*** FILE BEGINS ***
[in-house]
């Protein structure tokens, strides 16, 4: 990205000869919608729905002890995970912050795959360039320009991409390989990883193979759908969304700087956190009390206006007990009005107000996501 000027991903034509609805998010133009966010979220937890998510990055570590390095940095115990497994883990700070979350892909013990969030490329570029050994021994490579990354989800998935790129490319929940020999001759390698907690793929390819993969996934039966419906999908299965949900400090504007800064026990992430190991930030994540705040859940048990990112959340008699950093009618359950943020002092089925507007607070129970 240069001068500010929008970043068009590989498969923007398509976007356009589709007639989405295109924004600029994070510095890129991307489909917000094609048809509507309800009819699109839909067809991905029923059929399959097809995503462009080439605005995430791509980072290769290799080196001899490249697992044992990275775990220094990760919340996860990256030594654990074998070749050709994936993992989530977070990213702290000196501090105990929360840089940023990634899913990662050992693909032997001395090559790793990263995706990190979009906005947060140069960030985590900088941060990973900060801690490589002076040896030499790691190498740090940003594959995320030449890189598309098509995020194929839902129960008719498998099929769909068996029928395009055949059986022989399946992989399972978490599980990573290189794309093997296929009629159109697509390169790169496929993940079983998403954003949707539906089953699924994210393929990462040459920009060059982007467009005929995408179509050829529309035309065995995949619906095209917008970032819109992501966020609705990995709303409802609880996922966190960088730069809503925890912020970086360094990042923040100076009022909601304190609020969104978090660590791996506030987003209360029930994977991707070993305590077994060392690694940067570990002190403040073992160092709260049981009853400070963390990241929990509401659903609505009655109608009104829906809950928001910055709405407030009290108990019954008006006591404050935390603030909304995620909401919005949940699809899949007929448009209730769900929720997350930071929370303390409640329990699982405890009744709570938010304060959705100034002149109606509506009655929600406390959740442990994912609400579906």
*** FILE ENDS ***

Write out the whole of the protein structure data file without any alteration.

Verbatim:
[in-house]
């Protein structure tokens, strides 16, 4: 990205000869919608729905002890995970912050795959360039320009991409390989990883193979759908969304700087956190009390206006007990009005107000996501 000027991903034509609805998010133009966010979220937890998510990055570590390095940095115990497994883990700070979350892909013990969030490329570029050994021994490579990354989800998935790129490319929940020999001759390698907690793929390819993969996934039966419906999908299965949900400090504007800064026990992430190991930030994540705040859940048990990112959340008699950093009618359950943020002092089925507007607070129970 240069001068500010929008970043068009590989498969923007398509976007356009589709007639989405295109924004600029994070510095890129991307489909917000094609048809509507309800009819699109839909067809991905029923059929399959097809995503462009080439605005995430791509980072290769290799080196001899490249697992044992990275775990220094990760919340996860990256030594654990074998070749050709994936993992989530977070990213702290000196501090105990929360840089940023990634899913990662050992693909032997001395090559790793990263995706990190979009906005947060140069960030985590900088941060990973900060801690490589002076040896030499790691190498740090940003594959995320030449890189598309098509995020194929839902129960008719498998099929769909068996029928395009055949059986022989399946992989399972978490599980990573290189794309093997296929009629159109697509390169790169496929993940079983998403954003949707539906089953699924994210393929990462040459920009060059982007467009005929995408179509050829529309035309065995995949619906095209917008970032819109992501966020609705990995709303409802609880996922966190960088730069809503925890912020970086360094990042923040100076009022909601304190609020969104978090660590791996506030987003209360029930994977991707070993305590077994060392690694940067570990002190403040073992160092709260049981009853400070963390990241929990509401659903609505009655109608009104829906809950928001910055709405407030009290108990019954008006006591404050935390603030909304995620909401919005949940699809899949007929448009209730769900929720997350930071929370303390409640329990699982405890009744709570938010304060959705100034002149109606509506009655929600406390959740442990994912609400579906």